Inaugural Wikidata Fellows announced

Revision as of 23:46, 21 March 2022 by Caddiebrain (talk | contribs) (update)
(diff) ← Older revision | Latest revision (diff) | Newer revision → (diff)
Meet the new Wikidata Fellows for 2022!
, Caddie Brain.

Wikimedia Australia is thrilled to announce the inaugural Wikidata Fellows for 2022.

Congratulations to Kerrie Burn, Margaret Donald, and Brett Tweedie.

While originally offering two creative fellowships grants of $1000 (AUD) to curate a data set, develop a prototype or undertake an investigation using Wikidata, the assessment panel decicided to award three based on the strength and diversity of applications.

Fellows have been matched with Wikimedians Toby Hudson, Alex Lum, Sam Wilson and Siobhan Leachman who will offer esources, feedback and support.

Wikidata is a free and open knowledge base that can be read and edited by both humans and machines. Launched in 2012, Wikidata acts as central storage for the structured data of its Wikimedia sister projects including Wikipedia, Wikivoyage, Wiktionary, Wikisource, and others.

Kerrie Burn

Kerrie Burn photo.jpg

Kerrie Burn is the Library Manager at Mannix Library and also manages the University of Divinity's online Library Hub.

Kerrie has headed up the Australian Women in Religion WikiProject since late 2019. This project aims to address gender gaps on Wikipedia and also bring to light the under-recognised work of women who have made significant contributions to the world’s religious and spiritual traditions. These women have been academics, activists, and philanthropists, founded well-known institutions, and been innovators in the fields of education, health and social justice. To date the project has created or improved wikidata entries for over 550 Australian women as well as creating approximately 120 new Wikipedia articles.

This inaugural Wikidata Fellowship provides an exciting opportunity to learn how to use a variety of tools to enhance our existing dataset as well as leverage this data as an entry point for research. Using visualisations and other creative outputs extracted from the data in a future research publication will also demonstrate how a WikiProject can be used in a way that would be of interest to the wider academic community, a community that historically has not always held Wikipedia in high esteem.

Margaret Donald

Query of AFD ids showing the number of Qitems with AFD identifiers versus the number of external ids for the Qitem

Margaret fell in love with Wikidata when Liam showed a query giving the six female mayors of the world’s most populous cities, and Toby, a query showing age and sex differences for men and women actors (swiftly adapted to show the same for modern scientists’ publishing histories).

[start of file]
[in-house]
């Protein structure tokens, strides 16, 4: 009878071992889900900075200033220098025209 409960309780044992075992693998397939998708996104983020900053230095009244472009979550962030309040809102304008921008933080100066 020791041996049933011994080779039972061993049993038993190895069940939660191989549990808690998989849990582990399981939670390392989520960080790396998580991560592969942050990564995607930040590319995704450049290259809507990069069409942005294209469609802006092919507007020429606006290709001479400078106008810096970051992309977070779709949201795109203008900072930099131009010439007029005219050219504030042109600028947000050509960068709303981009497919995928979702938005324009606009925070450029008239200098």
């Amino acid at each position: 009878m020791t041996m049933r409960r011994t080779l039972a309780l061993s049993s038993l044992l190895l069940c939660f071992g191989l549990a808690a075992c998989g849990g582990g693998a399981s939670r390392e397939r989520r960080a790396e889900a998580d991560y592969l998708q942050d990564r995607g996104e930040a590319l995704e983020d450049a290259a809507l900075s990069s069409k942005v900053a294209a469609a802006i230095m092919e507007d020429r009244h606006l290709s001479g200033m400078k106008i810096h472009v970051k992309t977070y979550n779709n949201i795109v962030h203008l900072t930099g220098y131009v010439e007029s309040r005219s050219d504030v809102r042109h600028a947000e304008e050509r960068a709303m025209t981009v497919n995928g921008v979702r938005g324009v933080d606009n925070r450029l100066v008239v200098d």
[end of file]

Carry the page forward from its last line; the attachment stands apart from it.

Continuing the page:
However, databases can only be successfully queried if populated with the relevant data.

Margaret’s first foray into Wikidata was to populate Qitems with APNI ids and without authority data by adding authorities to most such items. She proposed the AusLichen and AusFungi ids and populated Wikidata with taxon, id and author information from those two databases. This resulted in a large number of duplicate taxa, because of her flawed assumption that fungi taxa in Wikidata could be found by looking for items whose ultimate parent taxon was Fungi. (Missing parents in the parent chain means that some taxa will not be found.)

After Wiki Loves Earth 2021 she wanted to count the Australian animals and plants for which WikimediaCommons does not have images. But most Australian animals were not in Wikidata. This is being remedied via Toby’s mix’n’match AFD catalogue, but as the figure shows, taxonomic information from other databases does not exist for a large number of Australian fauna in Wikidata (13688 or 9.73%) Yet, to write a good article, it is vital to know where taxonomists agree and disagree.

She plans to use the Wikimedia Australia Fellowship to create new mix’n’match catalogues and update older ones.

Brett Tweedie

BrettTweedie.png

In 1978, historian Ian Turner suggested, partly seriously, and partly in jest, the idea of ‘The Barassi Line’, a line that divided Australia roughly in two. On one side of the line - the south and west of the country - were those that primarily supported Aussie rules, and to the north and east were those that supported rugby league. At the time, there were no professional teams from either code on the other side of the line. However, the line that's most commonly drawn to illustrate this divide is perfectly straight, which was clearly an oversimplification, even in 1978, but it is still often used today. My proposal is to use the locations of all Aussie rules and rugby league clubs in Australia to create an interactive map that generates the actual line (or lines) that show where one sport is more popular than the other, in order to see how closely the reality resembles the path of the Barassi Line as it is commonly drawn, as well as the idea of a clean dividing line in general, and how this has changed over time.

Brett is a data visualisation designer and developer with degrees in media and politics. He was a Google News Lab Fellow (2018), the Digital Collections Catalyst at the State Library of Queensland (2021), shortlisted for the National Library’s Creative Arts Fellowship (2022), and the DX Lab Fellowship at the State Library of NSW (2019), and has produced work for a range of organisations such as The Museum of Applied Arts and Sciences, The Museum of Australian Democracy, the ABC, The Conversation, The Guardian, The State Library of NSW, and the UNDP.

Read more about the Wikidata Fellowship program here.

Discuss this page